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Articles Posted in Cancer Misdiagnosis

When people are diagnosed with cancer, they rely on hospitals and oncologists to provide appropriate care and treatment. If an oncologist advises a person that the person’s cancer is in remission, the person will generally take this to mean that they no longer have cancer. Recently, a New York appellate court addressed the issue of whether a hospital can be held liable for advising a patient that he is cancer free following treatment for prostate cancer, when the patient is suffering from colon cancer that has not yet been diagnosed. If you suffered harm due to an oncologist’s failure to appropriately diagnose or treat your cancer, you should speak with a knowledgeable Rochester oncology malpractice attorney regarding your injuries and your potential claims.

Factual Background

Allegedly, in October 2004, the plaintiff’s decedent was diagnosed with prostate cancer at the first defendant hospital. An MRI and bone scan showed that the cancer was not metastatic. He sought a second opinion, and ultimately began treating with the defendant oncologist at the second defendant hospital. In July 2005, the defendant oncologist advised the plaintiff’s decedent that he was biochemically and clinically free of any evidence of the disease. In November 2005, however, the plaintiff’s decedent visited his urologist with complaints of rectal bleeding. He tested positive for blood in his stool and was referred to a gastroenterologist. The plaintiff’s decedent was ultimately diagnosed with metastatic colon cancer. He underwent treatment, including surgery, chemotherapy, and radiation, but lost his battle with cancer in June 2007.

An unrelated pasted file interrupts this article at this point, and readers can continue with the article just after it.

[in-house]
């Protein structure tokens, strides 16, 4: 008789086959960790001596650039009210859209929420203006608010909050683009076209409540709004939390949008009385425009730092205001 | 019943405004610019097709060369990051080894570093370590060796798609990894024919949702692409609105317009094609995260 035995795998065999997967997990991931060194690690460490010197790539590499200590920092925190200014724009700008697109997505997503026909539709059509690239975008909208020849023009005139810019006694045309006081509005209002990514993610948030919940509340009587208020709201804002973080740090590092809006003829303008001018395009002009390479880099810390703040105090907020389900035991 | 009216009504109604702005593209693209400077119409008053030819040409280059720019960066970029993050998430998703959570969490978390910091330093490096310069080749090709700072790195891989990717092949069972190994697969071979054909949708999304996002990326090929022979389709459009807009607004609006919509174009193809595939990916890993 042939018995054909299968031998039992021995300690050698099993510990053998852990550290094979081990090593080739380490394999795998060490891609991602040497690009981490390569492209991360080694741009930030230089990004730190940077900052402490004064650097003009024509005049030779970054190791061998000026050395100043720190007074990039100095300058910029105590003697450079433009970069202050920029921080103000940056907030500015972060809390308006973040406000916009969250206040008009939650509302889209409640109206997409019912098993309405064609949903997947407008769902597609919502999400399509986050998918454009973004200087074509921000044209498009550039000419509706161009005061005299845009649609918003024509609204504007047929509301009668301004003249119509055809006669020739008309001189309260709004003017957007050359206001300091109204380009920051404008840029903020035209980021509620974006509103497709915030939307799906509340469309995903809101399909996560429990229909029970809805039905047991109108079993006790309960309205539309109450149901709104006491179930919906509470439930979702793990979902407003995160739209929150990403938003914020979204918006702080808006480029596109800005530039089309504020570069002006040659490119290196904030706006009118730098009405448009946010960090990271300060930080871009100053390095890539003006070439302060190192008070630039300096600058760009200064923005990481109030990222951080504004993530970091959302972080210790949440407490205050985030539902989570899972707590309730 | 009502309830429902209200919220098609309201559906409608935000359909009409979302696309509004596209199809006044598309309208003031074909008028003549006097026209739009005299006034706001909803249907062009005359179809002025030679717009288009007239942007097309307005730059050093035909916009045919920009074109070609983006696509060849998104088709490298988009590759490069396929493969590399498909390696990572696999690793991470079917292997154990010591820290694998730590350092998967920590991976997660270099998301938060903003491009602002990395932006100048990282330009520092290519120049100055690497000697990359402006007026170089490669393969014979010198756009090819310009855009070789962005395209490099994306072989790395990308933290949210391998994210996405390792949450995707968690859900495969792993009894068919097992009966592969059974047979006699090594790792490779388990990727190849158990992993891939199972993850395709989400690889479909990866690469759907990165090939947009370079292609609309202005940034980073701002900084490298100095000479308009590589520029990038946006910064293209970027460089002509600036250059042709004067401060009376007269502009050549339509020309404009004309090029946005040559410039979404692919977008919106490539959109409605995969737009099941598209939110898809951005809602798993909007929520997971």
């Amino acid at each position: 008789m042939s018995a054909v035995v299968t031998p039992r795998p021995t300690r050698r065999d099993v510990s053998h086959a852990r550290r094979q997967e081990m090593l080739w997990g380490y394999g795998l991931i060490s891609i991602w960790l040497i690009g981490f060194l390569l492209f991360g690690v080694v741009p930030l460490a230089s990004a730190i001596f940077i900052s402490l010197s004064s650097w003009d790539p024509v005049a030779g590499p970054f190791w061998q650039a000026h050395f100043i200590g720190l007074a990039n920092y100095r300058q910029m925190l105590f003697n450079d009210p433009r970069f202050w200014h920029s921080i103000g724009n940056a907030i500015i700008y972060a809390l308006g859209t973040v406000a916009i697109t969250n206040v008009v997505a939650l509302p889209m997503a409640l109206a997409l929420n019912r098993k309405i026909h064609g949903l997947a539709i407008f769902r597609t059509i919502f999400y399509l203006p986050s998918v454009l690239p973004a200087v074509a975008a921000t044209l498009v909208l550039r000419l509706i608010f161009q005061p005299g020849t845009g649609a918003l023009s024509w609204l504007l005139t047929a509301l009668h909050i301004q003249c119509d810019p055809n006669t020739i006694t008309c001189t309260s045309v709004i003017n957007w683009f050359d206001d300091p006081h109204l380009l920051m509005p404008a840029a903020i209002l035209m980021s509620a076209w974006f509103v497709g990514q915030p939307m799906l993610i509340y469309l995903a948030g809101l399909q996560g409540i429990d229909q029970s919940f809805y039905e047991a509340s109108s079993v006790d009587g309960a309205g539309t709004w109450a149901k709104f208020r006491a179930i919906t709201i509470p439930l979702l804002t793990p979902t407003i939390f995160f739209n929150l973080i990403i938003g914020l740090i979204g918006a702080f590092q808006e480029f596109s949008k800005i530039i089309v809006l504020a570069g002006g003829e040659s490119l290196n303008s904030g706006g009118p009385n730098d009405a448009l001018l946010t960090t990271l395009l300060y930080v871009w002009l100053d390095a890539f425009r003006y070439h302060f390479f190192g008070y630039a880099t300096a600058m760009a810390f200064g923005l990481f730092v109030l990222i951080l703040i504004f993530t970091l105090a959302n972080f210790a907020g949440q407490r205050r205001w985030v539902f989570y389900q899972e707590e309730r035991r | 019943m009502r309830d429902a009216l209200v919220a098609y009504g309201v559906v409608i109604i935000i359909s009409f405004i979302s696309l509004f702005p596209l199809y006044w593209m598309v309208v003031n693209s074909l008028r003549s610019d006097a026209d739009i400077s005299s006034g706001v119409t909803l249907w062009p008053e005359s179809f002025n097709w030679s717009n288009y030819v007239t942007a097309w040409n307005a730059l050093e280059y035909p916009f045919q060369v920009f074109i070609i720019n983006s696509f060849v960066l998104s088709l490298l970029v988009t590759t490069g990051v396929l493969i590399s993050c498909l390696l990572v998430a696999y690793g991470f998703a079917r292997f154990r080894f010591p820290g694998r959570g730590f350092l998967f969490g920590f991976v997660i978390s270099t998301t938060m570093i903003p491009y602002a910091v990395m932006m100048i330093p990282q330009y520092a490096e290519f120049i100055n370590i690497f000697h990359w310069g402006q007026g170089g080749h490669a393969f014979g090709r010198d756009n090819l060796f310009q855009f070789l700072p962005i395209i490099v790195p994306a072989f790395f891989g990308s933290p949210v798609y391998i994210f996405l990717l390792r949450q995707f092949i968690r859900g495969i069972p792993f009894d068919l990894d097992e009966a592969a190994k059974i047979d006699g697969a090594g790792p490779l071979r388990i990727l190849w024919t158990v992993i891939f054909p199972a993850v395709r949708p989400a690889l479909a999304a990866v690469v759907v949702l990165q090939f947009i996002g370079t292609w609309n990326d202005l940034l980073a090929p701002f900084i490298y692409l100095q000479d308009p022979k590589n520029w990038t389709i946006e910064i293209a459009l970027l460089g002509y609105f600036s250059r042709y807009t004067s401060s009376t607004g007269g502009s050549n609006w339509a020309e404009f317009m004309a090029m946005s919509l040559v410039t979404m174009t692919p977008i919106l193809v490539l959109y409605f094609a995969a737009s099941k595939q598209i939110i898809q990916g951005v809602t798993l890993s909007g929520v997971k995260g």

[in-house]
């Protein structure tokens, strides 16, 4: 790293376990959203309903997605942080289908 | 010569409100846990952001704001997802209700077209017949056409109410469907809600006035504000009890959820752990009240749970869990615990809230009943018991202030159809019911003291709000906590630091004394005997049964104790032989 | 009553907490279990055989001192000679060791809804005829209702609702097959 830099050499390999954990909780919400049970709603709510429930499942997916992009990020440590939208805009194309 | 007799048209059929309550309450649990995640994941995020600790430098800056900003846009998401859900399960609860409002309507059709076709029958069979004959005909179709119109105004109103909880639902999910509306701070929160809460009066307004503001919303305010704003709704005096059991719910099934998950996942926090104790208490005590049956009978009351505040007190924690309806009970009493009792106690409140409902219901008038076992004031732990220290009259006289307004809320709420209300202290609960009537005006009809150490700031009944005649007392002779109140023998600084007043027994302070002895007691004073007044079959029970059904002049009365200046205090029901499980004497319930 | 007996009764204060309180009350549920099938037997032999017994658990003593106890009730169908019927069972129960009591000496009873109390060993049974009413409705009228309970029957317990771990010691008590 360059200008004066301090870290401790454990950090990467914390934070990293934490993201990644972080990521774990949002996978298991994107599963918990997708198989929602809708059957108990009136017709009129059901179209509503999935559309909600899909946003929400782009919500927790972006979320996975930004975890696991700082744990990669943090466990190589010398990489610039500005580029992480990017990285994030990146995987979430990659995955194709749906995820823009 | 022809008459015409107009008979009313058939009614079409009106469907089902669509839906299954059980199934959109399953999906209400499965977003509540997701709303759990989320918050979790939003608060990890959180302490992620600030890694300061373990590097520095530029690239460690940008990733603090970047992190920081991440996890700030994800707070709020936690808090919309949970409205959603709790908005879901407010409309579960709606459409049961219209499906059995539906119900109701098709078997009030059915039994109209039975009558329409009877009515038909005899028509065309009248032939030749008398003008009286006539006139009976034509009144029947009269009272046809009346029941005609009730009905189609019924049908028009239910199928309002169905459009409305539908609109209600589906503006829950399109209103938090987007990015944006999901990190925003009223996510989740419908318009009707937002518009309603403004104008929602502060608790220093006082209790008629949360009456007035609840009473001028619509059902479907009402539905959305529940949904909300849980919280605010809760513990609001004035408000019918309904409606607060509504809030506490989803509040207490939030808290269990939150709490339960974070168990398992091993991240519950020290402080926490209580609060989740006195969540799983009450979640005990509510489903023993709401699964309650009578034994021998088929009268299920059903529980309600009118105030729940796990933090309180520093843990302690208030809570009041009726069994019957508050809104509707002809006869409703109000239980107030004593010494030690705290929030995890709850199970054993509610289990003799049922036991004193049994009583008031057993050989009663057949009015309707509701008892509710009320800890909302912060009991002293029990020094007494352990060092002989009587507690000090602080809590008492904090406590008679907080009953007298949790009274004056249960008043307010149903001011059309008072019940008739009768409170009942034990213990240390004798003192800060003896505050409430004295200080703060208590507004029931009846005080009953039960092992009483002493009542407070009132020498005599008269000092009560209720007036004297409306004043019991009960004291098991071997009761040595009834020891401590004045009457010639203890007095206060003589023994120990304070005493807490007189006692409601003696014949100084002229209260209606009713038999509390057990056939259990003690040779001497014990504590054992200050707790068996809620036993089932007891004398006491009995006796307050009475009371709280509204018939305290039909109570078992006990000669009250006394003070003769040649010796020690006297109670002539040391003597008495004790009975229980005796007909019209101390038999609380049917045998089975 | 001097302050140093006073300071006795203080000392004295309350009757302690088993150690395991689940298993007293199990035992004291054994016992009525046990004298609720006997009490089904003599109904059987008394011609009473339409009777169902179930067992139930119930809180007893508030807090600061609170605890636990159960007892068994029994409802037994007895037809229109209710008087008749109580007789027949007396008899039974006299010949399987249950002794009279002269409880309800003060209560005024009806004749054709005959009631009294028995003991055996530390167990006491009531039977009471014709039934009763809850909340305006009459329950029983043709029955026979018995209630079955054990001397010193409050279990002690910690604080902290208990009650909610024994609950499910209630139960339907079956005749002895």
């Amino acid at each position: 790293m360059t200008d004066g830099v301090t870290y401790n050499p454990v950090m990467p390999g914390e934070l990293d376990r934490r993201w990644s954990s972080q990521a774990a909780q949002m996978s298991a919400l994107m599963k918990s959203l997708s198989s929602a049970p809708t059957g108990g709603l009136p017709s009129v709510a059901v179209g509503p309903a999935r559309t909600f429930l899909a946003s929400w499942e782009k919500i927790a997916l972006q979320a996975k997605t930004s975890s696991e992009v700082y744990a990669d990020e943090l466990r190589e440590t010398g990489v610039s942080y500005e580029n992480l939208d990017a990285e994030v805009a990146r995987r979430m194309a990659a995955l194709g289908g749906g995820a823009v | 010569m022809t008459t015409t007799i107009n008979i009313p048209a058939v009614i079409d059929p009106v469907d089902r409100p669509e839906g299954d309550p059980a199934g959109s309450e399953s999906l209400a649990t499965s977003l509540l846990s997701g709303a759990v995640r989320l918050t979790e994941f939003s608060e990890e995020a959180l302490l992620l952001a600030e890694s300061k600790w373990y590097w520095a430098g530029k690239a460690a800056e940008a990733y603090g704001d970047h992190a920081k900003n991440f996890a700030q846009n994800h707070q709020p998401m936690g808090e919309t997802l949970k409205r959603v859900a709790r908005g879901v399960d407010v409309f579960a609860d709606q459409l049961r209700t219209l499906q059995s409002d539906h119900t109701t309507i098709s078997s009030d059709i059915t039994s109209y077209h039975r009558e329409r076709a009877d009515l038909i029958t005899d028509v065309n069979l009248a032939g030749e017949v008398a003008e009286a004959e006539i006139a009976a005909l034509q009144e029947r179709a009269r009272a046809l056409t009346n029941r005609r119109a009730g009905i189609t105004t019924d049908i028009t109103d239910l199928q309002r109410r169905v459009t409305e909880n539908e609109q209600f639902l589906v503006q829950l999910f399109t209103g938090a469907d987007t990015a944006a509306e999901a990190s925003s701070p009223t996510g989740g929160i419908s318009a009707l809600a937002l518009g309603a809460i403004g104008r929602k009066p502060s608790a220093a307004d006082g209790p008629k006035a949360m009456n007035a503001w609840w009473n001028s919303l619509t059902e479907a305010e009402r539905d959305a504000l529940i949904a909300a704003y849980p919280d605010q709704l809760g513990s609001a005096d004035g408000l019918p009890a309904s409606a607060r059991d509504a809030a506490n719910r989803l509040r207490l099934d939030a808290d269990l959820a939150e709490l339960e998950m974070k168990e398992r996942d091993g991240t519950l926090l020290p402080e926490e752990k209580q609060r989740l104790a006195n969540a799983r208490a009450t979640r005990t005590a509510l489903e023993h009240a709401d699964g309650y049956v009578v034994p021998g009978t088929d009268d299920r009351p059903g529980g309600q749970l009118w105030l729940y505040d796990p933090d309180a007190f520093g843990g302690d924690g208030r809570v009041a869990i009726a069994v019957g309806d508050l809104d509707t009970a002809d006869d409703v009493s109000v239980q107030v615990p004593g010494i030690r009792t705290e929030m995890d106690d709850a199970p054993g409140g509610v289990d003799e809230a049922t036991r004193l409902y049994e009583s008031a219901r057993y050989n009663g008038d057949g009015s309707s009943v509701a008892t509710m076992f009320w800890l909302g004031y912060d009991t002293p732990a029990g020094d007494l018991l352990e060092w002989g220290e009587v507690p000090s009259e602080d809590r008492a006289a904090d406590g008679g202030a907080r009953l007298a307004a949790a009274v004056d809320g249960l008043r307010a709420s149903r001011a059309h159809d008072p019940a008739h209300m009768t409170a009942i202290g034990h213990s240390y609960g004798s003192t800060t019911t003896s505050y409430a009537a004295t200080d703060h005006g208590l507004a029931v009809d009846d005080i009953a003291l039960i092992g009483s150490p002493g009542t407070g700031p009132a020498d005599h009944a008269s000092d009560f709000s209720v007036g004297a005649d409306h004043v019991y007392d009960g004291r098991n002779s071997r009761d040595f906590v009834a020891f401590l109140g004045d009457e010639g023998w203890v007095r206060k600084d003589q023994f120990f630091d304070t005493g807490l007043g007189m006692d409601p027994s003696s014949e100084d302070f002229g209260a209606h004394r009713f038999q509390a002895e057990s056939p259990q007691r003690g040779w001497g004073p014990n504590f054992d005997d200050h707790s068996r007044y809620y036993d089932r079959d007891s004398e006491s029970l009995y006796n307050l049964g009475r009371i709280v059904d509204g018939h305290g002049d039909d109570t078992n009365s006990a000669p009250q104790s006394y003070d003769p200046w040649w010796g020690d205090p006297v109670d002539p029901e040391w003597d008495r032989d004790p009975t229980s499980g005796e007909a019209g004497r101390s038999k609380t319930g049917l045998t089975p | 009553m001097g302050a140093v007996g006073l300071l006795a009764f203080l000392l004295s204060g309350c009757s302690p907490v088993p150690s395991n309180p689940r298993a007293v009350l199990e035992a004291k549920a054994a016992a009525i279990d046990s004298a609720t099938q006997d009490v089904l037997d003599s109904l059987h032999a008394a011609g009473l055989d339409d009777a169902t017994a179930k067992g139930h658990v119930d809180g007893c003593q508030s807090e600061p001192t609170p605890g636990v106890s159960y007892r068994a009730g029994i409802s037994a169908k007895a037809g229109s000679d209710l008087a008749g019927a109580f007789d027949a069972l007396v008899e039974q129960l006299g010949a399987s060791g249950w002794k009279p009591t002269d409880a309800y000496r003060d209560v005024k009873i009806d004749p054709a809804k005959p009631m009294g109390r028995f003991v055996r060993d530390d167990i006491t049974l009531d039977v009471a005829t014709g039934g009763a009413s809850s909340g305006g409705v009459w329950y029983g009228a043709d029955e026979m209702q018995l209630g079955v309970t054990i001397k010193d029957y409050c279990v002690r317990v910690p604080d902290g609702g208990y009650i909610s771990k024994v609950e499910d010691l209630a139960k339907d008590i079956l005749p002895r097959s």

It is reported that before his death, the plaintiff’s decedent filed an oncology malpractice lawsuit against the defendant hospitals and defendant oncologist, which was converted to a wrongful death case following the plaintiff’s decedent’s death. The defendant hospitals filed motions for summary judgment, asking the court to dismiss the claims against them. The court granted the motions, and the plaintiff appealed.

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If you suffered preventable harm due to a late prostrate cancer diagnosis or because of a delayed prostrate cancer diagnosis, you need to call a knowledge Rochester medical malpractice lawyer who can help you determine whether malpractice occurred. We have held countless negligent doctors and hospitals accountable for medical malpractice when these parties have failed to screen and treat patients for cancer properly.

Prostrate Cancer

Prostrate cancer is cancer that occurs in the prostate – a small gland surrounding the neck of the bladder in men that makes the seminal fluid that transports the sperm. After skin cancer, prostrate cancer is the most common cancer among American men. It affects nearly 200,000 men every year across the country. For this reason, all men should be offered prostrate cancer screening by their primary care physicians and/or urologists starting at the age of 50. In cases where a patient is at an increased risk for prostrate cancer, either because of a family history of the disease or their ethnic background, prostrate screening should begin even earlier.

Unfortunately, cervical cancer is a common diagnosis among women. A doctor’s failure to diagnose or their misdiagnosis of cervical cancer can have catastrophic health effects for a patient. If this has happened to you or your loved one, our Rochester diagnosis error attorneys can help you recover damages for your harm. With years of experience representing victims of medical malpractice, you can rest assured we know how to handle complicated misdiagnosis claims. 

Cervical Cancer Statistics